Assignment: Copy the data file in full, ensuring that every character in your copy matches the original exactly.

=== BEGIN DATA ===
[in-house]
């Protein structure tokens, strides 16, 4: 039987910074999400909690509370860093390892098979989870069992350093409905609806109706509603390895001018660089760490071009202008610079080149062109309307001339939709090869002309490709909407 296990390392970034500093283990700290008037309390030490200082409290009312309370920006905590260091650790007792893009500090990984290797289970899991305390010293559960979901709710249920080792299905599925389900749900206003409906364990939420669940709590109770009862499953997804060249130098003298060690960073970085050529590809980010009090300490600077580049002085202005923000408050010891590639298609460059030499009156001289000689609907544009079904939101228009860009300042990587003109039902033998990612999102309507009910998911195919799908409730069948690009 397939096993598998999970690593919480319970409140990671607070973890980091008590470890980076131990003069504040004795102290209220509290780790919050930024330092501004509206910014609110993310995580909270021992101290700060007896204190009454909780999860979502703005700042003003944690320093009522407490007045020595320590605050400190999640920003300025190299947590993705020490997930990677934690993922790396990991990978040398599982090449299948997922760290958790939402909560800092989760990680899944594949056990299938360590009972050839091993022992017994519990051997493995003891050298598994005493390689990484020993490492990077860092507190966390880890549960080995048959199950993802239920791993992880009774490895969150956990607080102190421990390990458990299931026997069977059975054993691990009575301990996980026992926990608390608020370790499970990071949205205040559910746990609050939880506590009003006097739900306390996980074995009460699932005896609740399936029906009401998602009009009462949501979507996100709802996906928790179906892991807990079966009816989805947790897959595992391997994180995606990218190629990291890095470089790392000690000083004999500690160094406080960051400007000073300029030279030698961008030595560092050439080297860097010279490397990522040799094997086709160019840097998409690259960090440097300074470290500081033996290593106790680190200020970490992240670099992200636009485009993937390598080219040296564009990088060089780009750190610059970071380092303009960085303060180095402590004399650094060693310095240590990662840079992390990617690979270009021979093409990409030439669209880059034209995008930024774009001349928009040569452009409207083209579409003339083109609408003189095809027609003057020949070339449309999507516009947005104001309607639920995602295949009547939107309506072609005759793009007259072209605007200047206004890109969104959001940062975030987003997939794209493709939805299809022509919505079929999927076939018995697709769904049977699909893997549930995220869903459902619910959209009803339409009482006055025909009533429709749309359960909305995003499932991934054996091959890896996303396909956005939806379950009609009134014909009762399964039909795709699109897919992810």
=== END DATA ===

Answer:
[in-house]
């Protein structure tokens, strides 16, 4: 039987910074999400909690509370860093390892098979989870069992350093409905609806109706509603390895001018660089760490071009202008610079080149062109309307001339939709090869002309490709909407 296990390392970034500093283990700290008037309390030490200082409290009312309370920006905590260091650790007792893009500090990984290797289970899991305390010293559960979901709710249920080792299905599925389900749900206003409906364990939420669940709590109770009862499953997804060249130098003298060690960073970085050529590809980010009090300490600077580049002085202005923000408050010891590639298609460059030499009156001289000689609907544009079904939101228009860009300042990587003109039902033998990612999102309507009910998911195919799908409730069948690009 397939096993598998999970690593919480319970409140990671607070973890980091008590470890980076131990003069504040004795102290209220509290780790919050930024330092501004509206910014609110993310995580909270021992101290700060007896204190009454909780999860979502703005700042003003944690320093009522407490007045020595320590605050400190999640920003300025190299947590993705020490997930990677934690993922790396990991990978040398599982090449299948997922760290958790939402909560800092989760990680899944594949056990299938360590009972050839091993022992017994519990051997493995003891050298598994005493390689990484020993490492990077860092507190966390880890549960080995048959199950993802239920791993992880009774490895969150956990607080102190421990390990458990299931026997069977059975054993691990009575301990996980026992926990608390608020370790499970990071949205205040559910746990609050939880506590009003006097739900306390996980074995009460699932005896609740399936029906009401998602009009009462949501979507996100709802996906928790179906892991807990079966009816989805947790897959595992391997994180995606990218190629990291890095470089790392000690000083004999500690160094406080960051400007000073300029030279030698961008030595560092050439080297860097010279490397990522040799094997086709160019840097998409690259960090440097300074470290500081033996290593106790680190200020970490992240670099992200636009485009993937390598080219040296564009990088060089780009750190610059970071380092303009960085303060180095402590004399650094060693310095240590990662840079992390990617690979270009021979093409990409030439669209880059034209995008930024774009001349928009040569452009409207083209579409003339083109609408003189095809027609003057020949070339449309999507516009947005104001309607639920995602295949009547939107309506072609005759793009007259072209605007200047206004890109969104959001940062975030987003997939794209493709939805299809022509919505079929999927076939018995697709769904049977699909893997549930995220869903459902619910959209009803339409009482006055025909009533429709749309359960909305995003499932991934054996091959890896996303396909956005939806379950009609009134014909009762399964039909795709699109897919992810």